O Romeo, Romeo, Wherefore Art Thou...
Telling a story of tragedy and romance on stage is no easy task in the era of COVID-19. But Jennifer Dobby, who chairs the department of Visual and Performing Arts (VPA) and adapted the production, didn’t let it stop her.
It was, however, not simple.
ROMEO + JULIET (A Cover), initially meant to be staged by the theatre arts department in spring 2020, but postponed to fall in light of the pandemic, tells the classic Shakespearean tale with hit pop-rock songs in place of some of the original text. Because of the pandemic, even some of Dobby’s original script, staging and choreography got a twist, as well.
Throughout preparation, cast and crew followed guidelines from the CDC, Carroll and the University of Colorado’s Performing Arts Aerosol Study to help prevent the spread of COVID-19. The cast size was reduced from 35 to 20, and throughout the duration of rehearsals, everyone had a temperature check before the day’s work. Carroll also installed HEPA filters that ran continuously in the house and backstage. Masks and gloves were always worn, and the cast and crew implemented and respected appropriate social distancing.
Safety measures didn’t end there. Singing and dancing rehearsals took place outside as much as possible, while Stage Management sanitized every prop before and after use. Sanitizing stations were housed backstage and mics were never shared by multiple actors.
The production’s largest musical numbers were filmed in advance to mitigate aerosol emission, which allowed for a true multi-media performance that included both live and pre-recorded footage.
Much of the staging and choreography underwent tweaks in order to maintain social distancing. For one scene, where Romeo and Juliet share a kiss, the scene was staged in a way that, though the actors were on different planes and socially distanced, their silhouettes in the shadows appeared to kiss.
“Theatrical magic,” Dobby calls it.
Magic, indeed. And a success.
The multimedia production was live streamed to the public on Oct. 24 and included live singing and music videos that were created by film and television minors.
“It was a true interdisciplinary project directed by Professor Jennifer Dobby,” said Sara (Thorne) Meyer ’09, ’16 promotions and events manager of VPA.
In the end, more than 1,000 guests attended the performance, both virtually and in person, with viewers tuning in from five different countries.
Box Office Insider Podcast: Join host Sara Meyer, promotion and events manager at Carroll University, as she interviews the ROMEO + JULIET (A Cover) director, professor Jennifer Dobby, including listener questions. Episode 41 is available on iTunes and Spotify.
Marching to the Beat of a Pandemic
The marching band, wind ensemble and choirs rehearsed in interesting ways this semester in order to keep everyone safe. While playing and singing from a distance, members of the marching band also wore specially developed masks that allowed for wind instruments to be accessed through a small slit, which then closes around the instrument.
And although there were no sporting events for The Marching Pioneers, they found new ways to exercise and showcase their talents. Everyone loves a Friday, but the Marching Pioneers marching band kicked it up a notch this semester. Band members, and occasional collaborators like the Blaze Dance Team, have filled Main Lawn at 4:30 on Friday afternoons throughout the fall semester to perform as part of the Fridays After Class marching band concert series.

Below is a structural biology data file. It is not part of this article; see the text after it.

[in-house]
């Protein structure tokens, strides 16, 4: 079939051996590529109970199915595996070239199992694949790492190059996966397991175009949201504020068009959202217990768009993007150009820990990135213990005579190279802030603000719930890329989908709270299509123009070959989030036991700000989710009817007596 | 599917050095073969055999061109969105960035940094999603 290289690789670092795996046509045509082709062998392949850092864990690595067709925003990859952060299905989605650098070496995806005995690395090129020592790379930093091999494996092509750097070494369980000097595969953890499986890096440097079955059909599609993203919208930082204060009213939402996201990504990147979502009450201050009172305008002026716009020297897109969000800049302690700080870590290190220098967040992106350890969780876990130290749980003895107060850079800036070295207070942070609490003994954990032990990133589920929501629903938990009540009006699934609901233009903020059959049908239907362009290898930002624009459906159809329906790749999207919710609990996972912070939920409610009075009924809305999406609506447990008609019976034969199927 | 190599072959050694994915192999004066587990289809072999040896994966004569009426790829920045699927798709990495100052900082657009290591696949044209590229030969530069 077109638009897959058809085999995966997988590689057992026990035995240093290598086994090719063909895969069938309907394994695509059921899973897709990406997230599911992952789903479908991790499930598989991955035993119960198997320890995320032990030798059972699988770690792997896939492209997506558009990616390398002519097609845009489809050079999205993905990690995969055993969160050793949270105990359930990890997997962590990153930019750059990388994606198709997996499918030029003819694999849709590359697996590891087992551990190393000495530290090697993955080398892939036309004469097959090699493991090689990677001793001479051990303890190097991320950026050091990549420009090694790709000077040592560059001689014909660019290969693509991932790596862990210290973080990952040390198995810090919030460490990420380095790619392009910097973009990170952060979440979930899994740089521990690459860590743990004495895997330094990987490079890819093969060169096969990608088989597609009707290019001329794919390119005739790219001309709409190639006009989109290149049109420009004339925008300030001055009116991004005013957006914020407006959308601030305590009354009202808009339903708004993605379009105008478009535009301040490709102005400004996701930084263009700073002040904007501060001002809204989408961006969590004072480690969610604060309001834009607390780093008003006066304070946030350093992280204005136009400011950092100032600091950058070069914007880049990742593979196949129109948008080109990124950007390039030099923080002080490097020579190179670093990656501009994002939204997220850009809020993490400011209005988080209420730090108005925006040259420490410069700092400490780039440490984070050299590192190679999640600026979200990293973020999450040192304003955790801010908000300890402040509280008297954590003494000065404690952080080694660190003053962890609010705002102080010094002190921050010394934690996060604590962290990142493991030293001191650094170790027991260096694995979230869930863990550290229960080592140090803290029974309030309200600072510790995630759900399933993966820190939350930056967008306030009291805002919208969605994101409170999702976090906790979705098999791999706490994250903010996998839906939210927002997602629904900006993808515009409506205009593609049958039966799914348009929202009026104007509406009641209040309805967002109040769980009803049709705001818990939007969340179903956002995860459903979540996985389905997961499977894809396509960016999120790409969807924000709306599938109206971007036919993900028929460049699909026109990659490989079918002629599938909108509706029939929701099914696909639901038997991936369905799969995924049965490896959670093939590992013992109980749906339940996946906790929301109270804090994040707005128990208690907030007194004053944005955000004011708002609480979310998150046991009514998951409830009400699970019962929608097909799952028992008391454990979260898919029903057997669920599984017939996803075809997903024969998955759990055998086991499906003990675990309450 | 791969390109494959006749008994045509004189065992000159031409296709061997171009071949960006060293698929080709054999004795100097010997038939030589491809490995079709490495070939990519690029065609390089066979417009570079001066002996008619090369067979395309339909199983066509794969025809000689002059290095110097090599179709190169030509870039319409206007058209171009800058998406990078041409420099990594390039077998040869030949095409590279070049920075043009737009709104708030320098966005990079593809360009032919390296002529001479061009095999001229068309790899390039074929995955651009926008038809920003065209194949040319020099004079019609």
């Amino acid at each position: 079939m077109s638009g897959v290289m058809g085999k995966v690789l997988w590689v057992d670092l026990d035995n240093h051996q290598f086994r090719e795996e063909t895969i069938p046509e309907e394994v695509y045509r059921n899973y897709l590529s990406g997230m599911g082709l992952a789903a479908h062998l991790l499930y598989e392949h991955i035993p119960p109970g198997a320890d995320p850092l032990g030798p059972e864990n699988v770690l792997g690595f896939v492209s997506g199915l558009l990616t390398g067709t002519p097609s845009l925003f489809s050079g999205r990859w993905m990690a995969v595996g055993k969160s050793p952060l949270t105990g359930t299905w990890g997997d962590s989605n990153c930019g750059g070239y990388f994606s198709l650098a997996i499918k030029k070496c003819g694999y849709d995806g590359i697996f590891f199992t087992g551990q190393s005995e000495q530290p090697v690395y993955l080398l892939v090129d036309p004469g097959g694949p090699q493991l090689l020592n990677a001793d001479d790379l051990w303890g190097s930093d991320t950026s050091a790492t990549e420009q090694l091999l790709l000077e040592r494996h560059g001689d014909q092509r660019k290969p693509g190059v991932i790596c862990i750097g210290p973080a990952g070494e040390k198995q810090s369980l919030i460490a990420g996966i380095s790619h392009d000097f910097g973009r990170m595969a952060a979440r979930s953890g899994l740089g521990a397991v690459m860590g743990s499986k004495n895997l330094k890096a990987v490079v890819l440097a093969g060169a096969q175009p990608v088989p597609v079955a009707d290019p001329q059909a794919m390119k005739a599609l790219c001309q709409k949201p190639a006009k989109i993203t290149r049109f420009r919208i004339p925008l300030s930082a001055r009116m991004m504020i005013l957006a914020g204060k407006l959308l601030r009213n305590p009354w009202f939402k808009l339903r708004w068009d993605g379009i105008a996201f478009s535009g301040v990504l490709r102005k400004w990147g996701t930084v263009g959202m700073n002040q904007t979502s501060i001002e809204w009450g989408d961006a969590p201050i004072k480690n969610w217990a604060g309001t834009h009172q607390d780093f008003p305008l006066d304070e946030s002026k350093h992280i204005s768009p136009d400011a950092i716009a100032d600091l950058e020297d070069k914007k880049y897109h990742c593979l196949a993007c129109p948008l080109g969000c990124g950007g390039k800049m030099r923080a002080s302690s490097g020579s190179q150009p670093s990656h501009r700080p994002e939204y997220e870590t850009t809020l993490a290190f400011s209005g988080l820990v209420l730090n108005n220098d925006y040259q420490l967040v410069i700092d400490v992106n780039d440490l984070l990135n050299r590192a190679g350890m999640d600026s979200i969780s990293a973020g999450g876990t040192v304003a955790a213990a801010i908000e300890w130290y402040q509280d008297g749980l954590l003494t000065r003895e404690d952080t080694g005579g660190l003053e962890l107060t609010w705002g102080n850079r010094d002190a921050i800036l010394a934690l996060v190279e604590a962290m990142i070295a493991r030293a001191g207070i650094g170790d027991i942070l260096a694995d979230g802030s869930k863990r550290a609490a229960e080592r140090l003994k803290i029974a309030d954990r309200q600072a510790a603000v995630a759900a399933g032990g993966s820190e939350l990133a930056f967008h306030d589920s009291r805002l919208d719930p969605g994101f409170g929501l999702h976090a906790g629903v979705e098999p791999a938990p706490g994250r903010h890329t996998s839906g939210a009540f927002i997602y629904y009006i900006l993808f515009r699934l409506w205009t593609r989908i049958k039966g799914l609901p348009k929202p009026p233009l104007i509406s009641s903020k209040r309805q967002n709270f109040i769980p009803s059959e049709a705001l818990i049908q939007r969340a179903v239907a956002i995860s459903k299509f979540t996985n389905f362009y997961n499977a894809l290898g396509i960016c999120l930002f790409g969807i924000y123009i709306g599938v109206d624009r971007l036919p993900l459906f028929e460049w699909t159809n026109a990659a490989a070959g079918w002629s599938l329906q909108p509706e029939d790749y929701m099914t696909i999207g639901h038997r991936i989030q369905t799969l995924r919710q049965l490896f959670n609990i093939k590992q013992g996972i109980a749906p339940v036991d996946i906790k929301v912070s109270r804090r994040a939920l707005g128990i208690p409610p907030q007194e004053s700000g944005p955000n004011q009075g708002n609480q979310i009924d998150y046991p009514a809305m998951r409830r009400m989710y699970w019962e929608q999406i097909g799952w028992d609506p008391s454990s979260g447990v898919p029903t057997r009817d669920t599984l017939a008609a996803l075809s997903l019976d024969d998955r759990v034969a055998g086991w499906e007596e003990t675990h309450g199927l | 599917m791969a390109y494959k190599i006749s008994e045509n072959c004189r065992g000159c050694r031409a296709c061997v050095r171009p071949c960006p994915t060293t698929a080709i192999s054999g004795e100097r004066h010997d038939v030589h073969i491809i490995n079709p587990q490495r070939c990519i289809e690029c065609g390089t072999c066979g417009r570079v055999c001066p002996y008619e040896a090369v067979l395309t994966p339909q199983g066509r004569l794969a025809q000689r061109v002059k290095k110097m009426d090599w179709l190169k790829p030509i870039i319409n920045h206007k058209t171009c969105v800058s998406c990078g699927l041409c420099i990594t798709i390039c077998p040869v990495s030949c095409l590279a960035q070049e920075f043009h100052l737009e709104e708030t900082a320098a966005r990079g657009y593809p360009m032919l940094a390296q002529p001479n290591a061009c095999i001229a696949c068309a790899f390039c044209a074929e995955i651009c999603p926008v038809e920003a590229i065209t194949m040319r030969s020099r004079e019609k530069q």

Self-portraits are a staple in art professor Amy Cropper’s Drawing and Composition class each year. This year, however, posed a bit of a challenge.
“I was oddly surprised at how the masks altered how I could teach this assignment,” said Cropper. “As I was beginning to explain how to approach the features of the face—the eyes, nose and mouth—and I looked out at my masked students and laughed, ‘oh right, this year we don’t have noses and mouths!’”
The self-portrait assignment is meant to help students learn the proportions of the human head. Students are also are asked to consider an aspect of their identity that isn’t physical, and to include that in the portrait, as well. Typically, students work from mirrors, allowing Cropper to provide feedback during the process. But, like much of this year, nothing is typical.
“One key to drawing correct facial proportions has to do with observing things like how the bottom of the ears line up with the bottom of the nose,” she said. “Or, how the line of the mouth, if taken out to the sides of the face, indicates where the jaw joint is located. The masks covered all of this up.”
Instead, Cropper decided to let her students choose whether they wanted to attend class in person for the assignment, and therefore draw their portrait with masks on, or if they wanted to draw from home, unmasked. Turns out, it was a fairly even split. And a unique and successful assignment.
Final portraits are hung in the hallway of the Humphrey Arts Center.
Until this year, a Carroll production has never opened to an empty house. The Carroll Players, however, weren’t going to let Carroll’s talented casts and crews experience it.
Cue: Paper Patrons!
At the beginning of the semester, the theater department put a call out for Paper Patron submissions. Interested patrons could have a printed photo to sit front and center at every arts semester during the fall semester. The result? A packed house of friends, family and furry loved ones in Shattuck Auditorium for the all arts events, including the unique experience of ROMEO + JULIET (A COVER), which opened in late October to a full house of 60 Paper Patrons and 500 virtual patrons watching from home.